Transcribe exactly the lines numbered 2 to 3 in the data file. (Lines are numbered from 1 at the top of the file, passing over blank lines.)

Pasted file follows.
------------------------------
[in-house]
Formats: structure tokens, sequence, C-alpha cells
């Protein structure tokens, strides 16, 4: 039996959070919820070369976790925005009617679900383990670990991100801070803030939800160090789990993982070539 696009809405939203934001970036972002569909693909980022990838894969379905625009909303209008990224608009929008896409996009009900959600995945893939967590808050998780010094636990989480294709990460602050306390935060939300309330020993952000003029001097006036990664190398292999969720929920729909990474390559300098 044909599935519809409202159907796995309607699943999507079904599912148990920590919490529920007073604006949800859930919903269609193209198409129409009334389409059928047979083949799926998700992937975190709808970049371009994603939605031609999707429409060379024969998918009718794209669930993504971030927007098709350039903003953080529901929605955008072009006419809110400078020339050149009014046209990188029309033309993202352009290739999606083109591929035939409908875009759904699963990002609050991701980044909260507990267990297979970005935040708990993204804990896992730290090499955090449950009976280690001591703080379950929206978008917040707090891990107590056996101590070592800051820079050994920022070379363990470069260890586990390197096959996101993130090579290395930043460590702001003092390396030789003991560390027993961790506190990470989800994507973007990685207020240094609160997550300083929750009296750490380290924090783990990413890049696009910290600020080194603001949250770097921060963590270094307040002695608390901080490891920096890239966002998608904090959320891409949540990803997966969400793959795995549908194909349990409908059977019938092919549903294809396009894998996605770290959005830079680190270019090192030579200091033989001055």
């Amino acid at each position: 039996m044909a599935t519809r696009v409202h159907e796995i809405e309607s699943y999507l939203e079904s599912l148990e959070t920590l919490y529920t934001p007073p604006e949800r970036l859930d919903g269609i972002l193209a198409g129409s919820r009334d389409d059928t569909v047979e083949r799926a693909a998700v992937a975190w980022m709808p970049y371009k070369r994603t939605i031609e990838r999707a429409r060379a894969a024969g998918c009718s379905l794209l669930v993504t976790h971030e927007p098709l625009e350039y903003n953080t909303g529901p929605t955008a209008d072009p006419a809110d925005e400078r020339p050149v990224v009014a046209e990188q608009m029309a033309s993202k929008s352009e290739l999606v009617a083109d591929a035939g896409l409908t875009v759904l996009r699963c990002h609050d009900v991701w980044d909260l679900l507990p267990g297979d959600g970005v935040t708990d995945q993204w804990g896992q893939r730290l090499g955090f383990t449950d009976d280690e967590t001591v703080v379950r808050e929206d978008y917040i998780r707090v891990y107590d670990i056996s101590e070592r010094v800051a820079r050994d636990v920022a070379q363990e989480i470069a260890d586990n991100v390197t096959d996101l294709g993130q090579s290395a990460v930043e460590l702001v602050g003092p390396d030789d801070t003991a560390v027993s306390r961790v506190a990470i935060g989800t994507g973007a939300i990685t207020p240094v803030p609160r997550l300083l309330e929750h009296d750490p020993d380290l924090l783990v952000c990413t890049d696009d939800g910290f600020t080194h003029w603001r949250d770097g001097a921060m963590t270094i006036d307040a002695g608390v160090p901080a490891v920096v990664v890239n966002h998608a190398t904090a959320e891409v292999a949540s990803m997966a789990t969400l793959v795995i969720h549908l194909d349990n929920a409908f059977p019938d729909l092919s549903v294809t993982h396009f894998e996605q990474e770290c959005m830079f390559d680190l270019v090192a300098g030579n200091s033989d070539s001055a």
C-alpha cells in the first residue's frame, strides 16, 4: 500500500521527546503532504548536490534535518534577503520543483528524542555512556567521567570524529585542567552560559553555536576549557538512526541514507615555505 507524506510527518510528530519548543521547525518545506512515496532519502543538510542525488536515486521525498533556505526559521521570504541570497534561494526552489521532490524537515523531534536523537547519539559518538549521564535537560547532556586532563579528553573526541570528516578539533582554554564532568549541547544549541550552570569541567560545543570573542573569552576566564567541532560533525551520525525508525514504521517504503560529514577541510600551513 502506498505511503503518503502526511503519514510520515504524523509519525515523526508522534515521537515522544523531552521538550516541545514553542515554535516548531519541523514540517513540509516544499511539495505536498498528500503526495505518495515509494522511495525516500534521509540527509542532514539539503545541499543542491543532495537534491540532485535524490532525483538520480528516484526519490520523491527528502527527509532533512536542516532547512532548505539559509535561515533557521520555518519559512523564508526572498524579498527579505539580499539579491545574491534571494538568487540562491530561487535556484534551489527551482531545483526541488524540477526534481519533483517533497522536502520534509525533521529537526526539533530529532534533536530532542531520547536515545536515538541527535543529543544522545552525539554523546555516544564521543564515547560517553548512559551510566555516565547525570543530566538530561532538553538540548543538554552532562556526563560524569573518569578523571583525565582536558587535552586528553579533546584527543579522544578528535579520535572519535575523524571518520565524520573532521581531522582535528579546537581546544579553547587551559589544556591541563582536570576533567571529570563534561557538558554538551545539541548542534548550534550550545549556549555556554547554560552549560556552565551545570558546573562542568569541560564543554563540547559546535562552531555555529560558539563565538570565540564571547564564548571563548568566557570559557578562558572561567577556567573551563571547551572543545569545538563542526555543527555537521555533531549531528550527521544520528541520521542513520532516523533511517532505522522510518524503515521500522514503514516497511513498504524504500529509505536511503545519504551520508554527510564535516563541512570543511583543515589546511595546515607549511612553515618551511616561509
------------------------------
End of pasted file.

Formats: structure tokens, sequence, C-alpha cells
């Protein structure tokens, strides 16, 4: 039996959070919820070369976790925005009617679900383990670990991100801070803030939800160090789990993982070539 696009809405939203934001970036972002569909693909980022990838894969379905625009909303209008990224608009929008896409996009009900959600995945893939967590808050998780010094636990989480294709990460602050306390935060939300309330020993952000003029001097006036990664190398292999969720929920729909990474390559300098 044909599935519809409202159907796995309607699943999507079904599912148990920590919490529920007073604006949800859930919903269609193209198409129409009334389409059928047979083949799926998700992937975190709808970049371009994603939605031609999707429409060379024969998918009718794209669930993504971030927007098709350039903003953080529901929605955008072009006419809110400078020339050149009014046209990188029309033309993202352009290739999606083109591929035939409908875009759904699963990002609050991701980044909260507990267990297979970005935040708990993204804990896992730290090499955090449950009976280690001591703080379950929206978008917040707090891990107590056996101590070592800051820079050994920022070379363990470069260890586990390197096959996101993130090579290395930043460590702001003092390396030789003991560390027993961790506190990470989800994507973007990685207020240094609160997550300083929750009296750490380290924090783990990413890049696009910290600020080194603001949250770097921060963590270094307040002695608390901080490891920096890239966002998608904090959320891409949540990803997966969400793959795995549908194909349990409908059977019938092919549903294809396009894998996605770290959005830079680190270019090192030579200091033989001055």